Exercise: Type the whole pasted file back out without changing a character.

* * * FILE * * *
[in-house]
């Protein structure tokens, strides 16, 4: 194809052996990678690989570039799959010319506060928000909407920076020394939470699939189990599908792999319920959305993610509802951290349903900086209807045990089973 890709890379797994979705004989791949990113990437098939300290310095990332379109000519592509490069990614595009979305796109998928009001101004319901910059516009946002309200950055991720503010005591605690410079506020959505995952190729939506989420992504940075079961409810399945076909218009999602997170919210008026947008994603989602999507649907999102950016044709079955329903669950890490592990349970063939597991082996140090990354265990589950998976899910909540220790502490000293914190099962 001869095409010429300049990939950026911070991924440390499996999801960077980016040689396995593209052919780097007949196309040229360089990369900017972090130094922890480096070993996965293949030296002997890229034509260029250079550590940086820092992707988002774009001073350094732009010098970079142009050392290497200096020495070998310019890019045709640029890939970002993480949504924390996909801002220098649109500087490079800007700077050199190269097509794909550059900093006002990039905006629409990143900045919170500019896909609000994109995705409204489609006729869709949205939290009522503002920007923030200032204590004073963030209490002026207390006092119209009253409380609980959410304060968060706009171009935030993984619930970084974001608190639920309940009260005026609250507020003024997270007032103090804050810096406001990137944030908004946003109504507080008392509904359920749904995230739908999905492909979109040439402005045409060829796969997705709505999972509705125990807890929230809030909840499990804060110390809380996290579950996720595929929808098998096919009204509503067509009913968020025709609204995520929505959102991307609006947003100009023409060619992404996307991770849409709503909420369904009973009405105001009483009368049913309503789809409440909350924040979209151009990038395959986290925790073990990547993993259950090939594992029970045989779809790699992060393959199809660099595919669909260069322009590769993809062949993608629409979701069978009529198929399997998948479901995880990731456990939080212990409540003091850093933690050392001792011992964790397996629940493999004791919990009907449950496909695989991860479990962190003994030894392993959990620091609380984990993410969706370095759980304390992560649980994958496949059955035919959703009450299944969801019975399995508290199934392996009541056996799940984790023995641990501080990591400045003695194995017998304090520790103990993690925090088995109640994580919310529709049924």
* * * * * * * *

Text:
[in-house]
């Protein structure tokens, strides 16, 4: 194809052996990678690989570039799959010319506060928000909407920076020394939470699939189990599908792999319920959305993610509802951290349903900086209807045990089973 890709890379797994979705004989791949990113990437098939300290310095990332379109000519592509490069990614595009979305796109998928009001101004319901910059516009946002309200950055991720503010005591605690410079506020959505995952190729939506989420992504940075079961409810399945076909218009999602997170919210008026947008994603989602999507649907999102950016044709079955329903669950890490592990349970063939597991082996140090990354265990589950998976899910909540220790502490000293914190099962 001869095409010429300049990939950026911070991924440390499996999801960077980016040689396995593209052919780097007949196309040229360089990369900017972090130094922890480096070993996965293949030296002997890229034509260029250079550590940086820092992707988002774009001073350094732009010098970079142009050392290497200096020495070998310019890019045709640029890939970002993480949504924390996909801002220098649109500087490079800007700077050199190269097509794909550059900093006002990039905006629409990143900045919170500019896909609000994109995705409204489609006729869709949205939290009522503002920007923030200032204590004073963030209490002026207390006092119209009253409380609980959410304060968060706009171009935030993984619930970084974001608190639920309940009260005026609250507020003024997270007032103090804050810096406001990137944030908004946003109504507080008392509904359920749904995230739908999905492909979109040439402005045409060829796969997705709505999972509705125990807890929230809030909840499990804060110390809380996290579950996720595929929808098998096919009204509503067509009913968020025709609204995520929505959102991307609006947003100009023409060619992404996307991770849409709503909420369904009973009405105001009483009368049913309503789809409440909350924040979209151009990038395959986290925790073990990547993993259950090939594992029970045989779809790699992060393959199809660099595919669909260069322009590769993809062949993608629409979701069978009529198929399997998948479901995880990731456990939080212990409540003091850093933690050392001792011992964790397996629940493999004791919990009907449950496909695989991860479990962190003994030894392993959990620091609380984990993410969706370095759980304390992560649980994958496949059955035919959703009450299944969801019975399995508290199934392996009541056996799940984790023995641990501080990591400045003695194995017998304090520790103990993690925090088995109640994580919310529709049924």